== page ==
US Halts New Licenses For Export To Huawei

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by Tyler Durden
Monday, Jan 30, 2023 - 08:43 PM

The Biden administration has halted the provision of licenses for US companies to export technology to Huawei, as it moves closer to imposing a total ban on the sale of American technology to the Chinese telecom equipment maker.

According to the Financial Times, the commerce department has sent notification to various companies to let them know that it would not longer grant export licenses to sell American technology to Huawei - which US national security officials believe helps China engage in espionage.

The move comes after the Trump administration imposed severe restrictions on exports to the Chinese telecom giant, placing it on the "entity list," however the commerce department had still been granting licenses to various companies for products that were unrelated to 5G telecom networks.

The move comes as Washington steps up efforts to work with allies to slow China’s push to develop cutting-edge technology such semiconductors that are used in artificial intelligence and hypersonic weapons. The US last week reached a trilateral deal with Japan and the Netherlands that would impose restrictions on companies in those countries exporting certain chip-making equipment to China. -FT

In October, the Biden administration imposed unilateral restrictions on the export of semiconductor manufacturing tools. 

The halt on new licenses comes one day after the WSJ reported that a top Chinese nuclear weapons research institute managed to obtain US-made semiconductors despite export rules banning the transfer of US technology to organizations linked to the Chinese military.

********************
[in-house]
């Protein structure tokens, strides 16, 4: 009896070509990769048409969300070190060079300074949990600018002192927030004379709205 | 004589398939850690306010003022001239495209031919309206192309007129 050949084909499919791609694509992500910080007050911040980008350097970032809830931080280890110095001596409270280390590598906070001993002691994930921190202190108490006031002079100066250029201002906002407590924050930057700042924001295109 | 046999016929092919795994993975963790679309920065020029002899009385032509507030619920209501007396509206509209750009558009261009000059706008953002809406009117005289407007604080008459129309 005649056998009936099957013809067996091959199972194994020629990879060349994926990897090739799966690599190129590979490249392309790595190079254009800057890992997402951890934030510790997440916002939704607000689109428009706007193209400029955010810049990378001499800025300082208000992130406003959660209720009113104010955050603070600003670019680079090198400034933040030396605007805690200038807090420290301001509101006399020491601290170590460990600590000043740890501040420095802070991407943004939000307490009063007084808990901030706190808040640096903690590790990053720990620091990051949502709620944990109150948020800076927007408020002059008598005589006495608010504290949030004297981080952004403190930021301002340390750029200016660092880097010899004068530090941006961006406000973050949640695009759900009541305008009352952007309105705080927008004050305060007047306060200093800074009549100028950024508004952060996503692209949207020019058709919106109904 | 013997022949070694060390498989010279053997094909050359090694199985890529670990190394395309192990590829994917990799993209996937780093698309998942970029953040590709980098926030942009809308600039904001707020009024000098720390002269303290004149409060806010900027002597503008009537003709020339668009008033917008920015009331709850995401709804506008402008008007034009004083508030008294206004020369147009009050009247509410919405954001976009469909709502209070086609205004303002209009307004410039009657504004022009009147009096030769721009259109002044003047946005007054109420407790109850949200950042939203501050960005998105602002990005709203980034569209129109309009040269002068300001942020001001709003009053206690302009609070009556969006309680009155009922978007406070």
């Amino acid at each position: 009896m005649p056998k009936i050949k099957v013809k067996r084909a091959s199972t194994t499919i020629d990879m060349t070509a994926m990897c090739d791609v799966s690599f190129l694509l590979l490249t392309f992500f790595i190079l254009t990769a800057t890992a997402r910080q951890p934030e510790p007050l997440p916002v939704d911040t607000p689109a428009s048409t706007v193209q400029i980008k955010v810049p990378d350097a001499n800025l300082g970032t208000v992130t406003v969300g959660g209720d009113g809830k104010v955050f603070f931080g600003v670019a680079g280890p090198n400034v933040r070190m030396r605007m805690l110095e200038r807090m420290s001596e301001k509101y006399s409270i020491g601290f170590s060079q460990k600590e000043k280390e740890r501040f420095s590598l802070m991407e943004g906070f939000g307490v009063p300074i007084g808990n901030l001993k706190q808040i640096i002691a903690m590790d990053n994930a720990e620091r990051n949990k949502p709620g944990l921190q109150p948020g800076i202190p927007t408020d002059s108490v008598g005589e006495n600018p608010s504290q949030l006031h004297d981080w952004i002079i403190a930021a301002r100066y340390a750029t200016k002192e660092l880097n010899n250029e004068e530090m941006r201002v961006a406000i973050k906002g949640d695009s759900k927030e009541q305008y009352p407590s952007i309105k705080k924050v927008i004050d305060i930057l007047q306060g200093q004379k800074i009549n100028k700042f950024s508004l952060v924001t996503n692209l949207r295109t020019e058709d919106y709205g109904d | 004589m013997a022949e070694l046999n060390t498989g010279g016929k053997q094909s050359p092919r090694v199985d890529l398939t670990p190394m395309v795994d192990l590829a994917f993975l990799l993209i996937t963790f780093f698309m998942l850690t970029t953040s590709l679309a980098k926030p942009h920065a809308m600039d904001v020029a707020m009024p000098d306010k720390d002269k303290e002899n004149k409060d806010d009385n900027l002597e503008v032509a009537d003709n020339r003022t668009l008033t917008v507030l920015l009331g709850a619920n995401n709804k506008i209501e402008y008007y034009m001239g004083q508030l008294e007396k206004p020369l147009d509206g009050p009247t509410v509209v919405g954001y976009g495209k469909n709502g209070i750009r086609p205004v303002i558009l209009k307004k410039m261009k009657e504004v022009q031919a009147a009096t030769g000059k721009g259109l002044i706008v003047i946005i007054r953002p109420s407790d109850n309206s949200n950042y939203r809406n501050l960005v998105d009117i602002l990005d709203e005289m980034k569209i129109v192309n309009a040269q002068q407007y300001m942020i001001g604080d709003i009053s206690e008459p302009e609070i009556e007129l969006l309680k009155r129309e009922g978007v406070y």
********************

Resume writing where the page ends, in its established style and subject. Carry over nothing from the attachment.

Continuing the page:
The China Academy of Engineering Physics (CAEP) - which created the country's first hydrogen bomb, has made at least 12 purchases of chips from the US in the past 2.5 years, despite having been blacklisted since 1997 - which it circumvented by using third-party sellers.

Companies including Intel and Nvidia manufacture the semiconductors in question, which have broad applications in datacenters and personal computers, according to the WSJ. CAEP acquired the chips through the purchase of computer systems used to study computational fluid dynamics, a field of research that involves modeling nuclear explosions.

The Commerce Department further expanded sanctions on CAEP in 2020, prohibiting the institution from obtaining items produced in the U.S. over concerns of its association with China’s military.

The Commerce Department’s Bureau of Industry and Security also banned sales of equipment that can be used to manufacture the latest generations of semiconductors, measuring 10 nanometers and below, in 2020. Then, in October, it banned U.S. chipmakers from exporting chips to China with applications in AI and supercomputers, the WSJ reported.

At least 34 research papers CAEP published referenced the use of American semiconductors in research for purposes such as analyzing data and generating algorithms, according to the WSJ’s review. Of those, seven could translate to measures used to maintain nuclear stockpiles, experts told the outlet. -Daily Caller

The chips obtained by CAEP include those with transistors ranging from 7 nanometers to 14 nm - sizes which China can make, but has trouble producing on a large scale, according to the report.